Spill modelling reports are a permitting requirement for oil drilling, however deep-sea oil spill modelling reports have not yet been made publicly available on the Environmental Protection Authority (EPA) website.

Greenpeace Campaigner Steve Abel said “The Government have been understating the real risks being taken with our oceans and coastlines, so today we are showing New Zealanders what the Government, Minister Simon Bridges and industry already know and have kept hidden - the full extent of the risk of deep-sea drilling.”   

“Drilling at these depths is much riskier than the shallow drilling we currently have in New Zealand. This modelling suggests just how much of a threat deep-sea drilling could be to our values, our seas, our beaches, our way of life and our economic prosperity."

The spill modelling report will be launched on Wednesday 23 October, alongside an interactive website and animation (www.oilspillmap.org.nz).

The hidden risk to deep sea oil drilling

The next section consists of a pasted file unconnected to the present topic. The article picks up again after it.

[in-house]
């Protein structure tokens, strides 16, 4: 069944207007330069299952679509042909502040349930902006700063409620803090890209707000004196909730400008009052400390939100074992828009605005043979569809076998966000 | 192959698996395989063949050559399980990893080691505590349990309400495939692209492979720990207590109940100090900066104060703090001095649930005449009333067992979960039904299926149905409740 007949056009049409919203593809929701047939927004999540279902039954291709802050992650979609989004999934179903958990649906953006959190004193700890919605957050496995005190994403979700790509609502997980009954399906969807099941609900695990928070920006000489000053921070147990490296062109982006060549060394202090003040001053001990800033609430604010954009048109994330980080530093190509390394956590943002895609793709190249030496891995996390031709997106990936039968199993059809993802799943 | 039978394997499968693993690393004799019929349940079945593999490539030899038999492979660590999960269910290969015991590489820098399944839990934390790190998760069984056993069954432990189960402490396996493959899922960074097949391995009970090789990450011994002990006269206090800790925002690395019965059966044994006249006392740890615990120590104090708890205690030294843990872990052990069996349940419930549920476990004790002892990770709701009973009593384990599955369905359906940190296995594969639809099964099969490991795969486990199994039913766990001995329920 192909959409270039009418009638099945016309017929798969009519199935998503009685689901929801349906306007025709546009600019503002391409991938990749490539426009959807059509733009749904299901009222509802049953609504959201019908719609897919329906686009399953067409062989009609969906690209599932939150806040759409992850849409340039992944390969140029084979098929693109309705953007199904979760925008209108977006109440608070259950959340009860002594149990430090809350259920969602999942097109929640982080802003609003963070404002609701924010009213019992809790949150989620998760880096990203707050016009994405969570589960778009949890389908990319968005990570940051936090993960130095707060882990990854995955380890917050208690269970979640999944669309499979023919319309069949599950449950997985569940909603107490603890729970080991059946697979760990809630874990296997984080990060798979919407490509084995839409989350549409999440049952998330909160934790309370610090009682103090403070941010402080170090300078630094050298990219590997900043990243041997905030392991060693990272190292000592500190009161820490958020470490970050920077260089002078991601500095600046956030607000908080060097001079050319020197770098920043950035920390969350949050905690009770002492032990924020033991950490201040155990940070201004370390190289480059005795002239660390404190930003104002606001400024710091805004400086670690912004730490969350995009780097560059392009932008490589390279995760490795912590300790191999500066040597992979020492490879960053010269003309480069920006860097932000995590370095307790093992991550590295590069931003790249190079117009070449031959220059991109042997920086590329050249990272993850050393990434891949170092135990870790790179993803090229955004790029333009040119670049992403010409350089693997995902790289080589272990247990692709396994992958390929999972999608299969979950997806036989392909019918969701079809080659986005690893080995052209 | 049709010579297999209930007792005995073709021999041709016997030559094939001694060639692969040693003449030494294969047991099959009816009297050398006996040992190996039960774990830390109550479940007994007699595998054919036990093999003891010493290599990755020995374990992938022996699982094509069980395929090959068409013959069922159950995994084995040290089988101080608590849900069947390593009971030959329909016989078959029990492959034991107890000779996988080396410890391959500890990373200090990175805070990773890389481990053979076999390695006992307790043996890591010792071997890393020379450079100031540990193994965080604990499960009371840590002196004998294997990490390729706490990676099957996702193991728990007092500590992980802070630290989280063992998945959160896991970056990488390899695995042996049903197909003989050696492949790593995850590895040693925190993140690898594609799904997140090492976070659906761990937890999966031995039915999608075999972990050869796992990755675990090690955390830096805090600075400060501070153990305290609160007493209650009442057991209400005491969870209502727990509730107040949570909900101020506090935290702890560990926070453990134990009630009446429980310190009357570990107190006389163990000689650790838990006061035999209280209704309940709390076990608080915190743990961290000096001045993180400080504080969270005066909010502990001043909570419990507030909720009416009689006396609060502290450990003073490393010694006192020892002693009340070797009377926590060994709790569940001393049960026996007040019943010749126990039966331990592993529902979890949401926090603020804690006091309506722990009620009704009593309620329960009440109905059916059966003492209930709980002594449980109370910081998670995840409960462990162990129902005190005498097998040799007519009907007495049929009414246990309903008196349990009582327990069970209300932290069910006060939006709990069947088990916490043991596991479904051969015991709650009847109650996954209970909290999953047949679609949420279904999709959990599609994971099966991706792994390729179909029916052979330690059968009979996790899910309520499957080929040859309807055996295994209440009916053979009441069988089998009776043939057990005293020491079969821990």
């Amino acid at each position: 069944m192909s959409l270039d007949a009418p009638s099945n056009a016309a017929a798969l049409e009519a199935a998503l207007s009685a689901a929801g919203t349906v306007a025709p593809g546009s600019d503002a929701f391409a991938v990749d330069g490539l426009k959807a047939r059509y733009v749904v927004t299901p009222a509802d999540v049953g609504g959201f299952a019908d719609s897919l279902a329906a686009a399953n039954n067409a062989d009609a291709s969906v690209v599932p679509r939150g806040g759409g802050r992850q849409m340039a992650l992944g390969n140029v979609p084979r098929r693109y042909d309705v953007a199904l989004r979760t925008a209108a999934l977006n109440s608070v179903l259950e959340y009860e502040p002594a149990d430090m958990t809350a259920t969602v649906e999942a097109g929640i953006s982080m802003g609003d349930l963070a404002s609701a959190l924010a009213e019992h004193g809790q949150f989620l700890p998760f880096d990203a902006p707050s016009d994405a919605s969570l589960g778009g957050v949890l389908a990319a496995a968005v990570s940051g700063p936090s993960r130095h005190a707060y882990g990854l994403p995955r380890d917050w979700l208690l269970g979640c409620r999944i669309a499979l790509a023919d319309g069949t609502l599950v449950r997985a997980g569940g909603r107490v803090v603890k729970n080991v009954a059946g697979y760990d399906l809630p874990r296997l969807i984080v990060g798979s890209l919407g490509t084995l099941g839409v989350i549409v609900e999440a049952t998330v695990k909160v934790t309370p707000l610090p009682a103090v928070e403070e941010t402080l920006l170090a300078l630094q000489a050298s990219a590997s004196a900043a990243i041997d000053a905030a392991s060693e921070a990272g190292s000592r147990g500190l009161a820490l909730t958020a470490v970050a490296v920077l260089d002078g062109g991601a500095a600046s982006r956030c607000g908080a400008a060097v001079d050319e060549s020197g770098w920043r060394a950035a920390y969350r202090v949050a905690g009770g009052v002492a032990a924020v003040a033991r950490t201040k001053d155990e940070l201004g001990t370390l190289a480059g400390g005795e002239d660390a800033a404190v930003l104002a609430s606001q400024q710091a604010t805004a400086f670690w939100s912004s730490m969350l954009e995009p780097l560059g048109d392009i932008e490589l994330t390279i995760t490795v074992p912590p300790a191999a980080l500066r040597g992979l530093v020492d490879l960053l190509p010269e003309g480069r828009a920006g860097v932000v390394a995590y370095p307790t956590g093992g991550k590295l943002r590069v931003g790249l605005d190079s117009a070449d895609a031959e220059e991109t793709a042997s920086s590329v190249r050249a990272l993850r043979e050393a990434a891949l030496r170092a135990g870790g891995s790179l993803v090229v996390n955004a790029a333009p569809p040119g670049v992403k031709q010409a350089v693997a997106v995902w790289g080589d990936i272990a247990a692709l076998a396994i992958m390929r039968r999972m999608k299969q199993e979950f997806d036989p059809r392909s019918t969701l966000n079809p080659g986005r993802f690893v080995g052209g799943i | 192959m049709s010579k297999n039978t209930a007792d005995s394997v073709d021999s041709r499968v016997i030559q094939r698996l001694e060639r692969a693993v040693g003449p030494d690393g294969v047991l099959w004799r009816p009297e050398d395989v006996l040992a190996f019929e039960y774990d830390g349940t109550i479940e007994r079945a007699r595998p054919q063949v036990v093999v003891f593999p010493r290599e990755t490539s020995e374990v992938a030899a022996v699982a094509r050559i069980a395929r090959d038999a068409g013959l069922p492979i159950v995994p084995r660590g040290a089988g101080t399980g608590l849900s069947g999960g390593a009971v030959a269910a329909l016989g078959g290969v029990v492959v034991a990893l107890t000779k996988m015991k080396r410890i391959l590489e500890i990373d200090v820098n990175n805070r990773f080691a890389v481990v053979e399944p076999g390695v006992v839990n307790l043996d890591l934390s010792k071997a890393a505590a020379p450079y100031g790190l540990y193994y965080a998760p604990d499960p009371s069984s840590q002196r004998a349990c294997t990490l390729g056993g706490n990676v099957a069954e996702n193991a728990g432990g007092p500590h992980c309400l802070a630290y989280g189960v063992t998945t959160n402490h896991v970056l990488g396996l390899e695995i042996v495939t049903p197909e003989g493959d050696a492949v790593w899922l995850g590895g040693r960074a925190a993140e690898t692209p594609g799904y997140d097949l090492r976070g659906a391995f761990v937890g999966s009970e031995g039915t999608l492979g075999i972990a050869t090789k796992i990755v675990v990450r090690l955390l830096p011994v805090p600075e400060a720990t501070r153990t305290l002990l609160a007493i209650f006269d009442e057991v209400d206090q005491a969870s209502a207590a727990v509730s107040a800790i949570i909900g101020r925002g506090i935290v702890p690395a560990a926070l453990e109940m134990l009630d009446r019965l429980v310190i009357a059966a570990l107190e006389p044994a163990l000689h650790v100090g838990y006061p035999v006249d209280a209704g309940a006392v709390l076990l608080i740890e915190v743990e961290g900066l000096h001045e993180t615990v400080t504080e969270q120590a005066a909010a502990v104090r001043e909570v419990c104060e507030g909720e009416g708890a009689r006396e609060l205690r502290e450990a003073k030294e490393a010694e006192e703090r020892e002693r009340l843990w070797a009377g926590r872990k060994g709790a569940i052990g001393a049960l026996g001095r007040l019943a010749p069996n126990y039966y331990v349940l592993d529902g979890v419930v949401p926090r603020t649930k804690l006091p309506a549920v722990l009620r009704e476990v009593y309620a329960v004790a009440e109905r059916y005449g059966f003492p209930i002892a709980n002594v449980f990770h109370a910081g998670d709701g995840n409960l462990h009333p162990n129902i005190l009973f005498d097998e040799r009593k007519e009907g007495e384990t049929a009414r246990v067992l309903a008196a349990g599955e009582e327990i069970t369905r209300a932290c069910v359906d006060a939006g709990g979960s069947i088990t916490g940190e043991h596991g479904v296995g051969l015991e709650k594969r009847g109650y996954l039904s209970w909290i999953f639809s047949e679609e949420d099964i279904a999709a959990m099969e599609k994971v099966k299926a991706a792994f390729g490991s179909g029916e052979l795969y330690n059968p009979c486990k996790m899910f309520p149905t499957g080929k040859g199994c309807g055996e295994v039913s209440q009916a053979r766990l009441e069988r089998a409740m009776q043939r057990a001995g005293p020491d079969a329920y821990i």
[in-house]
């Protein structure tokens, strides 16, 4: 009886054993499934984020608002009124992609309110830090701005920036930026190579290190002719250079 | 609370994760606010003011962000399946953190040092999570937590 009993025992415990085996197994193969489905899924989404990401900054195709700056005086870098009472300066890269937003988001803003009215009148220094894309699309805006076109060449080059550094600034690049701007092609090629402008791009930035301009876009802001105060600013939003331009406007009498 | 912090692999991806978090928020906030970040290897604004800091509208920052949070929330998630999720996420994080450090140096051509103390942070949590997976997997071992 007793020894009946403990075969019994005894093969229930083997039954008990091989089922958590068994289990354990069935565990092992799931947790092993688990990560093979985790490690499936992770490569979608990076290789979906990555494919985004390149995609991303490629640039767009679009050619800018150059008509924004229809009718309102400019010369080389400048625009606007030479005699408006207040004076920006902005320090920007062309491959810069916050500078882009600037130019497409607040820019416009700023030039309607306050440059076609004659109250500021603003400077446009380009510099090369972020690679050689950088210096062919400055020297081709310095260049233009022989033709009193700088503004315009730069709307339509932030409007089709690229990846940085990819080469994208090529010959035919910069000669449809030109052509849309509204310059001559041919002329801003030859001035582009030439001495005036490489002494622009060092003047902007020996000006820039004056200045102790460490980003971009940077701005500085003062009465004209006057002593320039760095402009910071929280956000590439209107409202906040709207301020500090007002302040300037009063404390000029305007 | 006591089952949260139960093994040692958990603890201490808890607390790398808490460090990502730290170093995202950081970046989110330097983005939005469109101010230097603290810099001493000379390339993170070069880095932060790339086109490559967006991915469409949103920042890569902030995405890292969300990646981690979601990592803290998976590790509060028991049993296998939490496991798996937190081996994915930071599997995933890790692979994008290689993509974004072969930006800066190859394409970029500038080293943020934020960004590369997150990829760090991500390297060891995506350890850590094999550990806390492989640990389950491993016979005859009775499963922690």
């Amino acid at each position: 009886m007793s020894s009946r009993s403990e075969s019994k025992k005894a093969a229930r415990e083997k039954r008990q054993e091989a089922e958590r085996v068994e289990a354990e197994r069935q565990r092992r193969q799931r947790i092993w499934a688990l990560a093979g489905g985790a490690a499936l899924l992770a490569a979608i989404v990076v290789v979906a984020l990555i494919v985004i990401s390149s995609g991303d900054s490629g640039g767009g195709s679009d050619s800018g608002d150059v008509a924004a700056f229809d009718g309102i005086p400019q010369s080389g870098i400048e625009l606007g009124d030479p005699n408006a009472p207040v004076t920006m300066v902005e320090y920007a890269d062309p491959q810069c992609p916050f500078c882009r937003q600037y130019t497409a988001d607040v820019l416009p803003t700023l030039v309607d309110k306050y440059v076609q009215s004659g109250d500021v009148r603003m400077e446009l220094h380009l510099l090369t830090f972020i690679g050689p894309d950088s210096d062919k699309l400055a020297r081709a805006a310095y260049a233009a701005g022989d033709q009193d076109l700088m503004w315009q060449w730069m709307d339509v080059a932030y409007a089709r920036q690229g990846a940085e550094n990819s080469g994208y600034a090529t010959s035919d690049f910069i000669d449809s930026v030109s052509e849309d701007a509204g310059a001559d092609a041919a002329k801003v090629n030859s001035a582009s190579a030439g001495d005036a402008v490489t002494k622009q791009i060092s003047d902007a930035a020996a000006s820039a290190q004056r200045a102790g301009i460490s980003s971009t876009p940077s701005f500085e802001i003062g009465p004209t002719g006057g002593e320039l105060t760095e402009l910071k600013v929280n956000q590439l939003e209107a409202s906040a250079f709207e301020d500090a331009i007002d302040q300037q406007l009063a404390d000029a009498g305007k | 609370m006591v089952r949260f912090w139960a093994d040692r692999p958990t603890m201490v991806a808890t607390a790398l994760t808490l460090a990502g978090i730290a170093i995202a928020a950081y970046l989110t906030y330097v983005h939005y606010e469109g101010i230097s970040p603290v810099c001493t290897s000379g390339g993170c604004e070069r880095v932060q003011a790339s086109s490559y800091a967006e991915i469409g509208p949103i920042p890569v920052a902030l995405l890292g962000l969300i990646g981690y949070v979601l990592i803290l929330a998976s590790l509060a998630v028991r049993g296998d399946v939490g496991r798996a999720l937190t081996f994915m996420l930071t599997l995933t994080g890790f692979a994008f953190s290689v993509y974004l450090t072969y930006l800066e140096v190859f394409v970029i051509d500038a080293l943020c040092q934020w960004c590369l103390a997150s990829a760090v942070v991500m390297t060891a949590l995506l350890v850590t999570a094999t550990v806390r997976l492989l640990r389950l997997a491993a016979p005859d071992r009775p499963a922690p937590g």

Click here to view/download the report : http://www.greenpeace.org.nz/oilspillreport_EMBARGOED

Click here to view/download the 2-page summary : http://www.greenpeace.org.nz/oilspillreportsummary

Click here to view/download the animation : https://www.youtube.com/watch?v=vLiwk9rK-3E

Click here to view/download still from the website – North Island : http://www.oilspillmap.org.nz/press/OIlspillmap-Day120-snapper.jpg

Click here to view/download still from the website – South Island : http://www.oilspillmap.org.nz/press/OIlspillmap-Day120-hoki.jpg

ENDS

© Scoop Media

 
 
 
 
 
Parliament Headlines | Politics Headlines | Regional Headlines

 

PARLIAMENT TODAY:

Flyover Over: NZTA Not Appealing Flyover Decision

The NZ Transport Agency has decided not to appeal the High Court’s Basin Bridge decision, and says the High Court’s findings provide valuable clarity to help guide the development of future infrastructure projects throughout the country. More>>

ALSO:

Developing Crown Land: Government, Auckland Iwi Reach Agreement